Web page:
In the construction of a building, after a first story of apartment modules has been suitably positioned and supported in the framework structure, the transverse beams 22, 23 for the next successive story are inserted into the structure and secured to the truss beams and columns 11-14, as previously described. The structure is then ready to receive a second story level of apartment modules (e.g., modules 42-45, FIG. 3), lowered one at a time into the interior of the framework. To facilitate proper transverse alignment of the modules within the structure, the interior T-beams 22 advantageously are provided with locating lugs 46 at a plurality of locations along the length of the beams. Desirably, the lugs are aligned with the vertical planes of the beam webs 29 and desirably are about I inch in thickness for a module spacing of 1% inches. At the sides of the structure, the modules are, of course, located by the upward projection of the T-beam flanges 33.

After thus being rested on and supported by the T-beams, the apartment modules may be suitably bolted or otherwise secured in place, and the necessary electrical and plumbing connections, etc., may be made thereto. In many instances, a housing or office unit may comprise more than one module, and there may, for example, be standard prefabricated modules for such typical household units as bedrooms, kitchens, etc. Where the housing or office unit does consist of more than one module, appropriate interconnections, provided for in the prefabrication, are made between the modules after installation in the structure.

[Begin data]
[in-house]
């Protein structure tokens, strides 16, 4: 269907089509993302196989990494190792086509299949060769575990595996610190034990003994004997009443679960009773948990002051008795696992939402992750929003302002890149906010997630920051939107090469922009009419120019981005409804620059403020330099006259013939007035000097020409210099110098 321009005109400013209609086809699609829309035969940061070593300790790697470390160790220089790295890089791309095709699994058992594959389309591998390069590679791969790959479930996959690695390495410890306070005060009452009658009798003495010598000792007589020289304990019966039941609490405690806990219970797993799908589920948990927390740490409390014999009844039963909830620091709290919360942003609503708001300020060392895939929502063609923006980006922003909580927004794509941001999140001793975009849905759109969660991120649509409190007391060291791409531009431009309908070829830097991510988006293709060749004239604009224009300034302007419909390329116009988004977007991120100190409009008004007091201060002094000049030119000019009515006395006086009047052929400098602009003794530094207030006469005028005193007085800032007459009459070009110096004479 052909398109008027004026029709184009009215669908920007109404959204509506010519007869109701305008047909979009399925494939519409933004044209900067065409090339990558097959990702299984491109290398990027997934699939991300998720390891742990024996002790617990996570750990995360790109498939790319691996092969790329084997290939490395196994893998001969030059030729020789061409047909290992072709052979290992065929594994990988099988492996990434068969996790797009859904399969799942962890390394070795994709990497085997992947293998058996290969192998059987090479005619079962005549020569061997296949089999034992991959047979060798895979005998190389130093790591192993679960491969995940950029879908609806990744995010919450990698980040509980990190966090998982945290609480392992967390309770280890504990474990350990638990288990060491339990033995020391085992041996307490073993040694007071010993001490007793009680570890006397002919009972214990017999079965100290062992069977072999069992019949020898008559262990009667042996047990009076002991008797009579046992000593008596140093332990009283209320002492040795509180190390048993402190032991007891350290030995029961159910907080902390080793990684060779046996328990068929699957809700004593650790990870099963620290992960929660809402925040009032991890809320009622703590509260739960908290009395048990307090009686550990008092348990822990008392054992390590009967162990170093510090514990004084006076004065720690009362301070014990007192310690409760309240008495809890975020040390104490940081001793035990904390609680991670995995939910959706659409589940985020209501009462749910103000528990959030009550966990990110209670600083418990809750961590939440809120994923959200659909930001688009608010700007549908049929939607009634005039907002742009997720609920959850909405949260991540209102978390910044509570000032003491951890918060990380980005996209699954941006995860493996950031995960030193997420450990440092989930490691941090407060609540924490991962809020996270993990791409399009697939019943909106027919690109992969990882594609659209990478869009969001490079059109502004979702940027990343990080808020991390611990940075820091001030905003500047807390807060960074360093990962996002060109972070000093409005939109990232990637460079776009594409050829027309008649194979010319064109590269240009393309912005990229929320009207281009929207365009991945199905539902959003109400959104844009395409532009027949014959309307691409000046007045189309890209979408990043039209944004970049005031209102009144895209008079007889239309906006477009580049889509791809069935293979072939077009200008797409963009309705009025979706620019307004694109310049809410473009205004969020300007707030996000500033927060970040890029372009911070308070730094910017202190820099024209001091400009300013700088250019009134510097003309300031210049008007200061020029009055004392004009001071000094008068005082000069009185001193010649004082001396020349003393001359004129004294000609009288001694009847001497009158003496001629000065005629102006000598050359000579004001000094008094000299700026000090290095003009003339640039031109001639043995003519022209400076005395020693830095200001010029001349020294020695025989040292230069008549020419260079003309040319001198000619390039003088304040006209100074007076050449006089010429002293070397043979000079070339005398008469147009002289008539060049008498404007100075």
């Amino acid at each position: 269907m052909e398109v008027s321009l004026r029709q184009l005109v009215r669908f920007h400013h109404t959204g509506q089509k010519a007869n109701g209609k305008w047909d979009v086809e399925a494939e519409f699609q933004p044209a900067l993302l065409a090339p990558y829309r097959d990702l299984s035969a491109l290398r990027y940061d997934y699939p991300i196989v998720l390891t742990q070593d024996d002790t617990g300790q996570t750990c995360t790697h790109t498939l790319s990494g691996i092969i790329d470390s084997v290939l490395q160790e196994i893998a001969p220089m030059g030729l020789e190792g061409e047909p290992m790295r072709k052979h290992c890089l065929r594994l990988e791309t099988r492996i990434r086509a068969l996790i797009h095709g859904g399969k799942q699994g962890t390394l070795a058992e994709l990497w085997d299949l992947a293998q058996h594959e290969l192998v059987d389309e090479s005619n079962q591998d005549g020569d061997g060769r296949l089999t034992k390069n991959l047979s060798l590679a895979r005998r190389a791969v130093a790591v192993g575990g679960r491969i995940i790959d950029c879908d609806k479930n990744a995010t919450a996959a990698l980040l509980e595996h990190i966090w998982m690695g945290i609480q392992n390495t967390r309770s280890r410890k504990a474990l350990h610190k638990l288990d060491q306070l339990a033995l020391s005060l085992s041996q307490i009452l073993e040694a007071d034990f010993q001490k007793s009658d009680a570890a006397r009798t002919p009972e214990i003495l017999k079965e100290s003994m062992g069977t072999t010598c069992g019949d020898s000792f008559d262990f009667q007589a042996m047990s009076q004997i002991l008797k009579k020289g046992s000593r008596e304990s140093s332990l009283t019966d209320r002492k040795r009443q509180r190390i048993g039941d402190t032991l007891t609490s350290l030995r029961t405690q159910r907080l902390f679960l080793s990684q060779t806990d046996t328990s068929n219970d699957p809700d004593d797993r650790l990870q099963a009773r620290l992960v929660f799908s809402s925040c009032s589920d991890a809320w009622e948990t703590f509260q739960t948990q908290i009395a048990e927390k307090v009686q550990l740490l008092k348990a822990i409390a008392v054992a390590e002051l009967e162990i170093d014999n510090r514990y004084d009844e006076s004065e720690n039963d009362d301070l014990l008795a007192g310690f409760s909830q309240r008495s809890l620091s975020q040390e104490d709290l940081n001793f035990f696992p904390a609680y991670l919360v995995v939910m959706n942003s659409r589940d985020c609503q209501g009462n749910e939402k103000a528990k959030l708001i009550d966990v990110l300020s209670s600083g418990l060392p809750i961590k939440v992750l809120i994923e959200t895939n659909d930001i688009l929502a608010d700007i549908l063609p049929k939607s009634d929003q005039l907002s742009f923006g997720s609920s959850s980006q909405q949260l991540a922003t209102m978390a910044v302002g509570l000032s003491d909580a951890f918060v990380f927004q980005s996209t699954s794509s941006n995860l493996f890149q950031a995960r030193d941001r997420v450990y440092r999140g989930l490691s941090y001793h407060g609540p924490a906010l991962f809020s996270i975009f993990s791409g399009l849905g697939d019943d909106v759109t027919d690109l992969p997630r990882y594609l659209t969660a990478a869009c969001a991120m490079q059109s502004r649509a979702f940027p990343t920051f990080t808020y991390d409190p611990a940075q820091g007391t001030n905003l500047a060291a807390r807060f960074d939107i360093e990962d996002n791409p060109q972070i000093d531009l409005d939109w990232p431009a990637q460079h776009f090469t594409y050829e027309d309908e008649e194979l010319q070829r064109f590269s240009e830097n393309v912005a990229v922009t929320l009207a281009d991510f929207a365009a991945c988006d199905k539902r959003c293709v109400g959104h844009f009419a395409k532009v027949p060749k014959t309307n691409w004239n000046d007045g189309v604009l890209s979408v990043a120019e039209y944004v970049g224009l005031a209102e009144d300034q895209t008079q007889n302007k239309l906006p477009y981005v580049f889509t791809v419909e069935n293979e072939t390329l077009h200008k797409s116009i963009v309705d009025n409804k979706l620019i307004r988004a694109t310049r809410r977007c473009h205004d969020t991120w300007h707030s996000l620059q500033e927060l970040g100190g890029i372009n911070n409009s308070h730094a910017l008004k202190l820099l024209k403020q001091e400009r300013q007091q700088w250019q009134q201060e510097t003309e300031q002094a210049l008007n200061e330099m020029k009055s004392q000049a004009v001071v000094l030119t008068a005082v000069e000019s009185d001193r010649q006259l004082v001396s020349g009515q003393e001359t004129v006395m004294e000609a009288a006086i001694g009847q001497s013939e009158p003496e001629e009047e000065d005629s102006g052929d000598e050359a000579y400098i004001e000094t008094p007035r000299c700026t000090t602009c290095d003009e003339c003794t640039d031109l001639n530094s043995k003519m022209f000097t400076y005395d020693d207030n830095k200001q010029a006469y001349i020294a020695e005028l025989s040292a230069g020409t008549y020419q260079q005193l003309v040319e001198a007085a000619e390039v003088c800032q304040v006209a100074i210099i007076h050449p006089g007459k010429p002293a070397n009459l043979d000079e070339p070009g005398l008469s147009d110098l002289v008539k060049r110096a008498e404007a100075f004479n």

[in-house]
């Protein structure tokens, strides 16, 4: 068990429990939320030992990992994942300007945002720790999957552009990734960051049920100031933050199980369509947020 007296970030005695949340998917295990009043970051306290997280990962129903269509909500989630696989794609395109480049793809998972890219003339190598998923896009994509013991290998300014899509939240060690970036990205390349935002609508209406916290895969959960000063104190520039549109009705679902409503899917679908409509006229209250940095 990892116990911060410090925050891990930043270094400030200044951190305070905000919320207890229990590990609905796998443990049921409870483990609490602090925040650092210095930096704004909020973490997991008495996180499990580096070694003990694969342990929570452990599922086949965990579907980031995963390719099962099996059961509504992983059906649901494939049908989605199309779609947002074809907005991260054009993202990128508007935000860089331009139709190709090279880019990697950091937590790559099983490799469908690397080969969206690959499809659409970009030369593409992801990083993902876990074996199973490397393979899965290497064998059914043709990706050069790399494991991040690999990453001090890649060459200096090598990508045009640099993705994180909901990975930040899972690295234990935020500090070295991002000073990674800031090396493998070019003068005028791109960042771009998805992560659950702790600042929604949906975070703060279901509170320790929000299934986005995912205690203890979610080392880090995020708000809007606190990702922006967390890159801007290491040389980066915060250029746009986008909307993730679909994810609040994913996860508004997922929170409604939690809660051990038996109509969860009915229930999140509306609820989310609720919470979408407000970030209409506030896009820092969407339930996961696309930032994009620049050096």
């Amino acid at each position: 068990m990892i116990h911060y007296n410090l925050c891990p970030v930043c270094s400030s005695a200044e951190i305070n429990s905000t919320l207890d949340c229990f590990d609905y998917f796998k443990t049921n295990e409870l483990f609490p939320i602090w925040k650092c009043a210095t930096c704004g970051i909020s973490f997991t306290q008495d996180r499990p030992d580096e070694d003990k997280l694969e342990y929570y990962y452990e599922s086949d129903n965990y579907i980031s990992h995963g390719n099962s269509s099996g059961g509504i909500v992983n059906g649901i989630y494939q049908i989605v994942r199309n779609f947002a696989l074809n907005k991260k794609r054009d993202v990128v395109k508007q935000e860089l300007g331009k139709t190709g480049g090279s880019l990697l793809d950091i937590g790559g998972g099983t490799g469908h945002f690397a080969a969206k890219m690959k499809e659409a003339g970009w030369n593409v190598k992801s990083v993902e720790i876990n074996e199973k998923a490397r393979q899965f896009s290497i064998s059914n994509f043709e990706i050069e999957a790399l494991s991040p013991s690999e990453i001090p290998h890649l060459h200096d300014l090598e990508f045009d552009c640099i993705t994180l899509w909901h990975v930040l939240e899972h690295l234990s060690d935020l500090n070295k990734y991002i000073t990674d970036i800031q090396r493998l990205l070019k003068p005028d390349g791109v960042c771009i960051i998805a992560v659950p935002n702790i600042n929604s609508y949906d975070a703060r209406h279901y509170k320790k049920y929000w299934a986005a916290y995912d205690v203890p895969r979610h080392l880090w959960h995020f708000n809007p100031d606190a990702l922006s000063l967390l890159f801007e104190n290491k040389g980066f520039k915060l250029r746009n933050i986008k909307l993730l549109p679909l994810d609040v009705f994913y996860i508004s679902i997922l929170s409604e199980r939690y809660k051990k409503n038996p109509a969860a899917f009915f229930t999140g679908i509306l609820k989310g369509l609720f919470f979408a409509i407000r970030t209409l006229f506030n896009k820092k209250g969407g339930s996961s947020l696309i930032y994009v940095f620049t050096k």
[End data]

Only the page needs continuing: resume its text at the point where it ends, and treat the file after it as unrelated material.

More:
The construction of an entire building complex, regardless of its height or lateral extent, proceeds substantially in the manner outlined.

For optimum utilization of the techniques of the invention, the free span of the Vierendeel trusses, between pairs of vertical columns, may be on the order of 43 feet. This will accommodate the support, over the span of the Vierendeel trusses, of four apartment modules, disposed side-by-side in a compact configuration, where the apartment modules have a 10-foot clear interior width and a lO-foot, 8-inch exterior width, and where a l -inch separation between modules is observed. In a structure as described, the horizontal beams 15, which form the Vierendeel trusses, are spaced approximately on 9-foot centers (vertically). Where four apartment modules are supported over a free span, the thusly spaced horizontal truss beams 15 may be interconnected by three vertical truss beams 16, which are aligned with the spacing between adjacent apartment modules. This specific arrangement provides an optimum blend of functional and aesthetic considerations.

The structure of the invention represents a significant advance in the construction of such high-rise structures as housing apartments, office buildings and the like. The advantages in utilizing prefabricated apartment modules is, of course, selfevident, and the present invention provides an economical and otherwise highly advantageous structural concept for the utilization of such prefabricated modules.